by Julie Patterson
Parents often ask, “Why are the children making books in preschool? How can they make books if they can't read and write yet?”
Research tells us that young children can read and write—they are already understanding and using important skills that mature readers and writers do. When we teach them to make books, we use what they already know and add to that knowledge, helping them establish strong foundations for long term academic success. There are multiple reasons for teaching writing in preschool this way.
Children are surrounded by picture books in preschool. They might also see picture books at home and other places where they spend a lot of time. In school, teachers and volunteers read picture books aloud to the whole class, and sometimes in small groups, and sometimes one-on-one with an individual child. We look at picture books together and talk about what each of us sees, what it reminds us of in our own lives, or questions we have about it. We encourage children to look at picture books on their own, and we work to keep a wide variety of picture books available. In short, picture books are a significant part of every single day.
Because students see and hear picture books so often, they can easily imagine what it means to make one. They understand the goal. This is an important concept for them to know as they grow and attempt other kinds of writing: successful writers study texts that are like what they wish to make.
Children also enjoy making picture books, and even though that alone is not a reason to do it in class, nurturing that love for reading and writing certainly helps support learning for years to come.
Don't be fooled by the length of picture books. They actually contain complex concepts about writing. Picture books come in all genres: they can tell true stories, be pure fantasy, demonstrate how to do something, explain something, explore history, or showcase poems. They achieve this with a combination of words and images, helping us see many different ways we can communicate ideas to others.
By studying and making picture books, children come to deeper understandings about genres and their purposes as well as how authors make decisions about genre and purpose.
The word compose means to order or arrange parts to form a whole, especially in an artistic way. The definition implies that ordering and arranging are done in an intentional way, not accidentally, perhaps to achieve a desired effect. When children compose picture books, they think and make choices about purpose, genre, audience, ideas, organization, word selection, sentence length, tone, appearance, white space, and other “craft strategies.”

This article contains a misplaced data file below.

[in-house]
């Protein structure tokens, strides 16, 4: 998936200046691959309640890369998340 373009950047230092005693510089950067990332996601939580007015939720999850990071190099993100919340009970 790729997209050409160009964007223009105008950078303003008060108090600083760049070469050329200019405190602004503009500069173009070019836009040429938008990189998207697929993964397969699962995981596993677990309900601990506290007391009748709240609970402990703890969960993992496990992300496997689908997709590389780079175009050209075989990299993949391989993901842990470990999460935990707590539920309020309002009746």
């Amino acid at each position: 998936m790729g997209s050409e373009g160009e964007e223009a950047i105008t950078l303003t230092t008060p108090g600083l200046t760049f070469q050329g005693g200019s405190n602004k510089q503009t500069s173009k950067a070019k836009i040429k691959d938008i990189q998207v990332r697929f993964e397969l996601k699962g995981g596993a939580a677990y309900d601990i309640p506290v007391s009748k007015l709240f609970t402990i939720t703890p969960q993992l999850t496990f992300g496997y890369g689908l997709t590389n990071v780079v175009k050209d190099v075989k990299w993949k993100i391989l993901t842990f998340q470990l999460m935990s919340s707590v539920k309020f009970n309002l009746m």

It is possible, of course, to compose lots of complex ideas on a single piece of paper, too—as certainly many works of visual art do—but often when students are asked to do so, a teacher or other adult then reduces their complex ideas to a single sentence and writes it on the bottom of the page. This teaching strategy actually destroys all the elements of the composition. It does not nurture students’ abilities to “elaborate” or expand meaning; it unintentionally hurts it.
Instead, by inviting students to compose across multiple pages, we help them imagine how to expand an idea or ideas.
Being writers changes how children read. In the same way that people who cook notice things about the food they eat that non-cooks don't think about—or a musician notices things about a musical performance that non-musicians don't—writers notice and think about more than just a book’s meaning. Writers notice how a text is written—how an author approached a challenge or produced a desired effect on readers, for example. This is how writers learn new strategies and become effective at choosing among them when creating books, or any texts, of their own.
Good writing takes time. Not only do writers need to sit down and work for long stretches of time, they also must learn to come back to the same piece of writing many times to revise and make it better. Developing an idea over multiple pages allows preschoolers the practice they need to build stamina for these writing habits.
We see children who struggle at first to create more than a single page become writers who are eager to grow their ideas across many pages of a book. Occasionally, preschoolers will even return to the same book on a different day, wanting to add more or change something. These students are building the stamina they need for future scholarly tasks.
In short, we believe that making books—each child doing the best a 3-, 4-, or 5-year-old can to approximate words and images on each page—makes the best use of children's existing knowledge of text and language while also supporting further development that will serve them well into their futures as readers and writers.
You may see your child’s stamina for writing grow throughout the school year, hear your child talk about why he chose a particular topic or style or composition strategy, or hear your child identity herself as a reader and writer even before she is reading and writing in ways that society recognizes. Those are all excellent milestones. We will help you spot these and other emerging skills throughout the year.
Julie Patterson is writer-in-residence for the Partnership for Inquiry Learning, helping make the work that writers do visible to teachers and students in grades pre-K-8. She is also an adjunct professor of English at IUPUI and a teaching artist in grades K-12 with Arts for Learning Indiana.